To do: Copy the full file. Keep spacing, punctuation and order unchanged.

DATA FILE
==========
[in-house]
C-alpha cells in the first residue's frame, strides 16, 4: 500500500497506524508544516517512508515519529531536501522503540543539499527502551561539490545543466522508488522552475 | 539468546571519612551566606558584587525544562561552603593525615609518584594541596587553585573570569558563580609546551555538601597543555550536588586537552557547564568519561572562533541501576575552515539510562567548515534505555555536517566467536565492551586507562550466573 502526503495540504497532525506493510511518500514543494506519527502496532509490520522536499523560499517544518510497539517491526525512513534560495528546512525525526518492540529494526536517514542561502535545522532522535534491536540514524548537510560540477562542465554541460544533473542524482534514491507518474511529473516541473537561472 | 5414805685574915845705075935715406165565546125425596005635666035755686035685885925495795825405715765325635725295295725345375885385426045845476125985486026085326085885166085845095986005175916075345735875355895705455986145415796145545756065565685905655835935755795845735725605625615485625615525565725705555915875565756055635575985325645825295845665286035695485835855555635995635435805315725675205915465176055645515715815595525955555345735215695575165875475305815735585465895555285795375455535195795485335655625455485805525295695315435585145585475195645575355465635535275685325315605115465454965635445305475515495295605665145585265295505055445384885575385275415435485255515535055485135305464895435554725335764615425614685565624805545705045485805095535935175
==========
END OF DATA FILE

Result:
[in-house]
C-alpha cells in the first residue's frame, strides 16, 4: 500500500497506524508544516517512508515519529531536501522503540543539499527502551561539490545543466522508488522552475 | 539468546571519612551566606558584587525544562561552603593525615609518584594541596587553585573570569558563580609546551555538601597543555550536588586537552557547564568519561572562533541501576575552515539510562567548515534505555555536517566467536565492551586507562550466573 502526503495540504497532525506493510511518500514543494506519527502496532509490520522536499523560499517544518510497539517491526525512513534560495528546512525525526518492540529494526536517514542561502535545522532522535534491536540514524548537510560540477562542465554541460544533473542524482534514491507518474511529473516541473537561472 | 5414805685574915845705075935715406165565546125425596005635666035755686035685885925495795825405715765325635725295295725345375885385426045845476125985486026085326085885166085845095986005175916075345735875355895705455986145415796145545756065565685905655835935755795845735725605625615485625615525565725705555915875565756055635575985325645825295845665286035695485835855555635995635435805315725675205915465176055645515715815595525955555345735215695575165875475305815735585465895555285795375455535195795485335655625455485805525295695315435585145585475195645575355465635535275685325315605115465454965635445305475515495295605665145585265295505055445384885575385275415435485255515535055485135305464895435554725335764615425614685565624805545705045485805095535935175